The passing of Margaret Thatcher has left me feeling unexpectedly bereft. I am not a staunch Tory but, having begun my career in the 80s, for better or worse, the Iron Lady’s presence had punctuated my salad days. I suddenly feel very mortal. Can you suggest any advice on how to fight my ennui and rediscover my mojo?
If you’re to kick your Margaret Thatcher dependency, you need to take strong and regular doses of realism.
Judie Lannon remembers that, in about 1984, members of Wacl were invited to 10 Downing Street. Mrs Thatcher was asked how she coped with the many different perceptions that existed about her and her policies. "I do not deal in perceptions," she replied. "I deal only in facts."
It’s hard to think of another 11 words that could as decisively disqualify a person from being admired by anyone working in the world of communications. I suggest you print them out in bold type, tape them to your mirror and mouth them to yourself first thing in the morning and last thing at night. You’ll soon feel better.
When it comes to awards and press publicity, do you think agencies should let their creatives take credit for the ads they have come up with, or should all work just be "that of the agency"?
Here’s a research project for an enterprising graduate who has access to authoritative lists of all the major creative awards over the past 25 years.
My guess is this: that there’s a clearer correlation between certain agencies and awards success than there is between certain individuals and awards success.
I’d expect the findings to show that some creative teams, having been highly successful at Agency A, and consequently poached by Agency B, thereafter won little. And that some creative teams, almost invisible at Agency C, became award-winning superstars within months of moving to Agency D.
I’m not, of course, suggesting that corporate culture is the only thing that matters: just get the culture right, and any old stumblebum can walk away with the silverware. I’m just pointing out that the flowering of individual talent in advertising is, to a considerable degree, dependent on the particular soil in which it’s planted.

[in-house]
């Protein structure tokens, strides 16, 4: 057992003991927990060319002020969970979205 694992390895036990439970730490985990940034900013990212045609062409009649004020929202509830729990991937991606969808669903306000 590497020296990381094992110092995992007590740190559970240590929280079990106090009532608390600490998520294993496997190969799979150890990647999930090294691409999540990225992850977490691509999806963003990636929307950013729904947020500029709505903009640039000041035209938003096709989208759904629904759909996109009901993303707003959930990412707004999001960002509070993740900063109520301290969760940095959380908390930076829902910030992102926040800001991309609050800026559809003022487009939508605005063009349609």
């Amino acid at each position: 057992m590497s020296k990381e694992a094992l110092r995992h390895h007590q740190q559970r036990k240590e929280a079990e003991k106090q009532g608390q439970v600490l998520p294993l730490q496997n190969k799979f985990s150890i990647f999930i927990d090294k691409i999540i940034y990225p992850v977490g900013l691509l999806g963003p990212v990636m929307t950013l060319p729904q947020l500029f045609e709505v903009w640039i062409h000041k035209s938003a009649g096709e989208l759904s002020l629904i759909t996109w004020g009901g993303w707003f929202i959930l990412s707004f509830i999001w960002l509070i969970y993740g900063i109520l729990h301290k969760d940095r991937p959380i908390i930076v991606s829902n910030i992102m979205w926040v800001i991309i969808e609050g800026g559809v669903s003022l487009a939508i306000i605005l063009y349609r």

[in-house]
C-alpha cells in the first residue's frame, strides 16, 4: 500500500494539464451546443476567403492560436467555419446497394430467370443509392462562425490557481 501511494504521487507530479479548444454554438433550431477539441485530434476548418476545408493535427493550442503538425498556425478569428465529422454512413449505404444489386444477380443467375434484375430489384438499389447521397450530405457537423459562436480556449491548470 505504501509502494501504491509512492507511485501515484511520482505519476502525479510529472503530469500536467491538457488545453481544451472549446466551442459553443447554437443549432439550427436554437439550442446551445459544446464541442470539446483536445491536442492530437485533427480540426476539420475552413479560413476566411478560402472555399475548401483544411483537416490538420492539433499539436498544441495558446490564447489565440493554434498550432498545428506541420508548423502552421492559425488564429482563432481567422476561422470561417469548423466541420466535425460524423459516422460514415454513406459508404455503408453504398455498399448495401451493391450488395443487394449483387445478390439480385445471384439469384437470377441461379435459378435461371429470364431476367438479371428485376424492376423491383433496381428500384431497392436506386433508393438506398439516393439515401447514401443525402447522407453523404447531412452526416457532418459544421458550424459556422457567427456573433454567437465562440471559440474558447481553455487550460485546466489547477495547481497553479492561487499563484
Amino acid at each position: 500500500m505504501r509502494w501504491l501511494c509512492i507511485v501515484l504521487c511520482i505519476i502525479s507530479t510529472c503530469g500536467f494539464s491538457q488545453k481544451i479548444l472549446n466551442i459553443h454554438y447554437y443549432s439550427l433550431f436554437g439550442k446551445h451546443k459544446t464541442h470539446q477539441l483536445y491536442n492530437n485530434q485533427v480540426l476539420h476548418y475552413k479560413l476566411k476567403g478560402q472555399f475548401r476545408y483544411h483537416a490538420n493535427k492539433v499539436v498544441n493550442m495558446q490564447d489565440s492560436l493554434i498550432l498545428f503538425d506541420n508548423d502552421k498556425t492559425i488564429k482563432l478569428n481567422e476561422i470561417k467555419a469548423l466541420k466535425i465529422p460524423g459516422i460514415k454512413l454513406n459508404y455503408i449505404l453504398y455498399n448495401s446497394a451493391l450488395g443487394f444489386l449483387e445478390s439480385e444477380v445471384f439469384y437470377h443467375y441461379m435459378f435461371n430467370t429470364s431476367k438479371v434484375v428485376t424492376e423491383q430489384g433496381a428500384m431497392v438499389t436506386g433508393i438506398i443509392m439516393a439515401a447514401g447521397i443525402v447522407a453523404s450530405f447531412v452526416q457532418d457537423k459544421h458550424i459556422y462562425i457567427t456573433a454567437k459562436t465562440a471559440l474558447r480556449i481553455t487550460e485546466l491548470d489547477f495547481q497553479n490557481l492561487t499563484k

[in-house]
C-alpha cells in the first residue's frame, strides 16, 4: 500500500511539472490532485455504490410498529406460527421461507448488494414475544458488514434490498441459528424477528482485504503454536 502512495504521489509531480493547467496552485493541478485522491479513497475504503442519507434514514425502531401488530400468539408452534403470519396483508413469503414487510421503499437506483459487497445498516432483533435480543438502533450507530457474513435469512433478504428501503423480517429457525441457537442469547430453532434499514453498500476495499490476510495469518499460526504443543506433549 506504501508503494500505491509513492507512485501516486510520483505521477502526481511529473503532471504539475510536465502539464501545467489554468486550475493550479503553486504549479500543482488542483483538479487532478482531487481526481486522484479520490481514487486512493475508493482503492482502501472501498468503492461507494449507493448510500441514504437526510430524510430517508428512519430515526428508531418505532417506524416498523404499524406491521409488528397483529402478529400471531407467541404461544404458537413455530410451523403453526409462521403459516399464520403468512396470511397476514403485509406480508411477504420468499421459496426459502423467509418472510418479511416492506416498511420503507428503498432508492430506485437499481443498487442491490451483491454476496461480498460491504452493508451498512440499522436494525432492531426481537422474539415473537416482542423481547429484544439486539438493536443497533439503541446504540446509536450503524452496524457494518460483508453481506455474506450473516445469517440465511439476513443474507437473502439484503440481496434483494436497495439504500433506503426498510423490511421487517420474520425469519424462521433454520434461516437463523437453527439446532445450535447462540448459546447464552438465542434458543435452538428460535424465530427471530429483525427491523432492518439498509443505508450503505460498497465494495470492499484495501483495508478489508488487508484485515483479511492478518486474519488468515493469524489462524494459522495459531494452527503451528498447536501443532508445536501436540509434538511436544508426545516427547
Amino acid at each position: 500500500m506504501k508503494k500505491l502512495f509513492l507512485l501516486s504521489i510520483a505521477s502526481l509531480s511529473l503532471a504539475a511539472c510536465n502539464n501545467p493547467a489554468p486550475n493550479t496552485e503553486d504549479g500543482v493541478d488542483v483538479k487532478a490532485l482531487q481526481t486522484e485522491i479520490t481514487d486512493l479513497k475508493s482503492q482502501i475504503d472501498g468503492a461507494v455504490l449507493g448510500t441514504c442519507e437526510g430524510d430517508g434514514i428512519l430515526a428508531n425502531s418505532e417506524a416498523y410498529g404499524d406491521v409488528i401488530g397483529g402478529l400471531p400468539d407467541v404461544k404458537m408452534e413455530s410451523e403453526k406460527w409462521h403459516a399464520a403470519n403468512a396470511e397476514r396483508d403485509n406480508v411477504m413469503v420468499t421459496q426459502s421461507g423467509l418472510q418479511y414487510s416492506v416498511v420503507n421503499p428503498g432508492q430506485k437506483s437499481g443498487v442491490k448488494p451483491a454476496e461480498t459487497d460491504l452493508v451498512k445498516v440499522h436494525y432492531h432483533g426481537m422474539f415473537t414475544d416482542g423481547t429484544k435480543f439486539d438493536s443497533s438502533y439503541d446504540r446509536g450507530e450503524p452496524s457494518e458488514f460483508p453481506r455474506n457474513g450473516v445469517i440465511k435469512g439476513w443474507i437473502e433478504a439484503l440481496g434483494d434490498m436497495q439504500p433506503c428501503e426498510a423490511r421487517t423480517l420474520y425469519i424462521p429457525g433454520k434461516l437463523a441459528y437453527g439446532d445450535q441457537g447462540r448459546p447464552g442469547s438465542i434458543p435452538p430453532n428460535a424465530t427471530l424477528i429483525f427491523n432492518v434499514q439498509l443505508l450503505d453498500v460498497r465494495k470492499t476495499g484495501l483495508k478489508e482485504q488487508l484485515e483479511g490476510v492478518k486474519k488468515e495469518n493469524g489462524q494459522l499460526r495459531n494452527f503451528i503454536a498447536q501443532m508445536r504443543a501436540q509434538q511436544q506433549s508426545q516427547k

On the surface, then, it’s unfair and misleading for individual creative people to be given exclusive credit for award-winning work. The agency may have attracted that client because of its existing reputation; the account planner will almost certainly have sieved laboriously through a great deal of uninspiring data to reveal an uncut diamond or two; the creative director may have rejected the first three less inventive attempts to meet the brief – and even suggested one small but crucial human touch that made the final work a runaway winner; the account person knew the client’s business objectives well enough to know how to present it. And, finally, the client deserves a credit – and not just for signing the cheque.
So how can it be right for award-winning work to be so narrowly acknowledged?
Two reasons, I think. Most good creative people need a whiff of the podium. And 17 people all trying to get their hands on the same small trophy makes for poor theatre.
And, second, as you will already have been silently fuming to yourself, nothing I’ve said above is new. Like everyone else, you knew it already. Unless they’re terminally delusional (which can’t be entirely discounted), even creative teams will privately acknowledge that they don’t conceive and give birth to their beautiful babies in a hermetically sealed isolation cabinet. So no-one’s actually misled.
It’s true that there are still a few agency managers foolish enough to believe the credits and think that they can transform their company’s 30-year reputation for plodding output by the simple expedient of paying over the odds for two insecure individuals; but if they’re that foolish, who cares?
The average age of the Omnicom board member is 70. Since advertising is often described as a young person’s game, should we be cheered by this news?
I’m afraid I don’t follow you. Are you implying that 70 isn’t young?
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